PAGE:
Descartes success and work was mainly based on the principle of cogito which proved to be a turning point in the history of modern philosophy in which both principles and tasks of philosophy were modified: consequently, a question of possibility and conditions of knowledge was prior to understanding the nature of things. Descartes success was closely interwoven with the principle of cogito which as the forefront of the philosophical process was represented with a knowing subject and its ability to provide a completely obvious and reliable foundation for all knowledge.
“Reflections” of Descartes were a systematic attempt to exclude any opinion, which was not admitted solely on the basis of some authority – in other words, he encouraged people to work out their own ways of thinking which would be based on one undeniable fact – the fact of cogito. On this fact, used as a criterion of clear and distinct ideas, Descartes elevated system of reliable knowledge, “universal mathematics”, all provisions of which were deduced from the original intellectual intuition. A solid foundation of Descartes’ “universal mathematics” is pure consciousness, free from sensual components, access to which is provided by the methodical procedures doubt. Therefore, it can be proved that Descartes was successful in finding and proving his beliefs. Justifying the method of doubt, Descartes points to everyday sensory experience of the world. He proved that only real things in everyday life were not under doubt: the ones which could be touched or seen. Hence, mind finds nothing absolutely reliable. Any statements, even those that seem to be the most reliable have no guarantee of their truth as illusion often leads to a mismatch between our thoughts and objects of thought, things that are beyond the reach of consciousness.
What is more, the success of Descartes shows that doubt as a method of Descartes philosophy has not practical, but a theoretical value. Apart from this, his approach has a positive, but not a negative sense. In other words, doubting, a meditating philosopher makes a turn to the mind every time, making it an object of thought which is not approved with characteristics of true or false, but with his own cogito – the source of any allegations and assessments. Universal doubt, in other words the one which can be subjected to all the conscious experience, does not eliminate the latter. On the contrary, it relates to the beginning or base, establishing evidence as cogito – the first obvious statement and the first direct object.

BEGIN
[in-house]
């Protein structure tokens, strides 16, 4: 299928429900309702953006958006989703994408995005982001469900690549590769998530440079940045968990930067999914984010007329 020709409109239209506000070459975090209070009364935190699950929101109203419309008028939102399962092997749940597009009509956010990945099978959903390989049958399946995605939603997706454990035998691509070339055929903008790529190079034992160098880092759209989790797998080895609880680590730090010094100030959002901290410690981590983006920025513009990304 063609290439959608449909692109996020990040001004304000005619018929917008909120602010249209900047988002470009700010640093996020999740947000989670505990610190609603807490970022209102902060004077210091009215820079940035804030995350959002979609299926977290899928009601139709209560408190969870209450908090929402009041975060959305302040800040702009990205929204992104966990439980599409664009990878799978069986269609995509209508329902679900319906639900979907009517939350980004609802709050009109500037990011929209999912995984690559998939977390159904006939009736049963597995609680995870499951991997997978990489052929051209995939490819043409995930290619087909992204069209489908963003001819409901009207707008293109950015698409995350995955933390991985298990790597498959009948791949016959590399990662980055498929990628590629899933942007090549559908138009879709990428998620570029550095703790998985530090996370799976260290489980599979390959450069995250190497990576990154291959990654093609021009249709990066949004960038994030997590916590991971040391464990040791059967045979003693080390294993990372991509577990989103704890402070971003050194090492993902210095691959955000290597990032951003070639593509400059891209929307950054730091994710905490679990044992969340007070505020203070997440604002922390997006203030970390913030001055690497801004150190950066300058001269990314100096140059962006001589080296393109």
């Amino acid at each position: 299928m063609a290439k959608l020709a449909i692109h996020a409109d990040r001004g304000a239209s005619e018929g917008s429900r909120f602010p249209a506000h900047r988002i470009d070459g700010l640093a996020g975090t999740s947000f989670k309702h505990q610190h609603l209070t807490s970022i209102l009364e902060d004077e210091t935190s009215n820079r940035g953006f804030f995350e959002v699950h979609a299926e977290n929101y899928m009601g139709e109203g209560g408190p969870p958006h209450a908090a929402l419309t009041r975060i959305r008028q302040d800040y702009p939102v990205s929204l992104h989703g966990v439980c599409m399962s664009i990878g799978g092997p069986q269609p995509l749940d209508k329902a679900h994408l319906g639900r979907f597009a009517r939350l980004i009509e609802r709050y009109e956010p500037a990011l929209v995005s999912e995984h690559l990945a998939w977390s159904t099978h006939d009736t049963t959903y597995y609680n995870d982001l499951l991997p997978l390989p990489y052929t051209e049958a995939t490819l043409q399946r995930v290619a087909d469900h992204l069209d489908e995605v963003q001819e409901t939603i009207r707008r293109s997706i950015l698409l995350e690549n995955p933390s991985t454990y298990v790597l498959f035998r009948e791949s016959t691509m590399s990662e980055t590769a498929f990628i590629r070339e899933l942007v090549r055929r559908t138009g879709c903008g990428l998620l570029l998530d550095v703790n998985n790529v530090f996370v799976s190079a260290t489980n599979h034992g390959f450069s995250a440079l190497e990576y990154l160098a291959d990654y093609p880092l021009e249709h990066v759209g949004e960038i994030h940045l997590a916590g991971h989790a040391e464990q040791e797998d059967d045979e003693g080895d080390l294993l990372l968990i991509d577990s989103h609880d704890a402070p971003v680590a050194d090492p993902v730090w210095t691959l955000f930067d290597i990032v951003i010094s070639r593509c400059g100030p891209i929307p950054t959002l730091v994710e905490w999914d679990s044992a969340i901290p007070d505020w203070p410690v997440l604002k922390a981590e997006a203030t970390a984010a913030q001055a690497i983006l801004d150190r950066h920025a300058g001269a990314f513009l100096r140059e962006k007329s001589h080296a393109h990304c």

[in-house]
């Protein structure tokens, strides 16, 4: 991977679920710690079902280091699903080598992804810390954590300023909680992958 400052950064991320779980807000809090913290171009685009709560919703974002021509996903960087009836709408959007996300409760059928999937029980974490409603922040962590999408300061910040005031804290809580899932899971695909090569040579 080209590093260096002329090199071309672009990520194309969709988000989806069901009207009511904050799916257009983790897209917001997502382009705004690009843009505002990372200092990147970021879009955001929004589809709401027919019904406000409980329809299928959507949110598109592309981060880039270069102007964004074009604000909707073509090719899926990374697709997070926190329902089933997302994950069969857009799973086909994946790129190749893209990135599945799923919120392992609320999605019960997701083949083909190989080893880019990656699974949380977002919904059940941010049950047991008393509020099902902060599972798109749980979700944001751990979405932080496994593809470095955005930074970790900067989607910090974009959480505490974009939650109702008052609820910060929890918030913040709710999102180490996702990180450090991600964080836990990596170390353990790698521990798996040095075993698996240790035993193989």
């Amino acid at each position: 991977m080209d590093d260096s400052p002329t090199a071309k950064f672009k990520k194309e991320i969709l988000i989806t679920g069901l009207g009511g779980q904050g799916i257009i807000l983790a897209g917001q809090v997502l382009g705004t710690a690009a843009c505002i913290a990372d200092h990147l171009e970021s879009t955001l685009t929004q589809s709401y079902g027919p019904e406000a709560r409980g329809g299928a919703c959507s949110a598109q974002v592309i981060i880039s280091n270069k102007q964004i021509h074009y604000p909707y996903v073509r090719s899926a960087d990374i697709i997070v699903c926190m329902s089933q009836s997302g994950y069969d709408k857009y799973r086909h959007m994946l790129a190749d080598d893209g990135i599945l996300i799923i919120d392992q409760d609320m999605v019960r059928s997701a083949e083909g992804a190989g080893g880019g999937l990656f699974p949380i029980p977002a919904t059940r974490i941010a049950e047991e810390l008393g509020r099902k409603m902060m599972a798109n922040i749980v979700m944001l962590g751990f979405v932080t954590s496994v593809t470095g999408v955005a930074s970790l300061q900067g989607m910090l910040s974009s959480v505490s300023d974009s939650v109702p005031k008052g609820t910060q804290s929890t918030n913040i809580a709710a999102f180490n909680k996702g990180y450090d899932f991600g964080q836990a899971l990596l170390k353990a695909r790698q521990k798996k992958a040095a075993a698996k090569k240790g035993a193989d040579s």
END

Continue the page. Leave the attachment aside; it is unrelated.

Thus, the criterion of truth is drawn by Descartes from the evidence of subjective experiences as any provision that is as obvious in one’s own thinking of a being as true: “Everything I perceive very clearly and distinctly is true”. The success of Descartes is evidently huge since opening of the fundamental basis of truth has affected all European philosophy, defining the absolute primacy of a person subjected to the New Age of science, as well as the orientation of a subject in the scientific and theoretical knowledge of the world. Therefore, Descartes was a successful mathematician and a philosopher who created a new philosophy, mounting it on a secure foundation of indubitable knowledge. He was completely dissatisfied with the whole body of knowledge which he acquired in college, so he wanted to review all historical tradition, but unlike Bacon he referred not to experience, but to the mind. Another proof of Descartes success is the fact that his circle of friends going on a community of interests later evolved into the Academy of Sciences of France. Moreover, as a creator of modern algebra and analytic geometry, and one of the founders of mechanics, Descartes proved undeniable truth: “I think, therefore I exist”. It is impossible to question such obvious truths so his success is just as undeniable as his statements.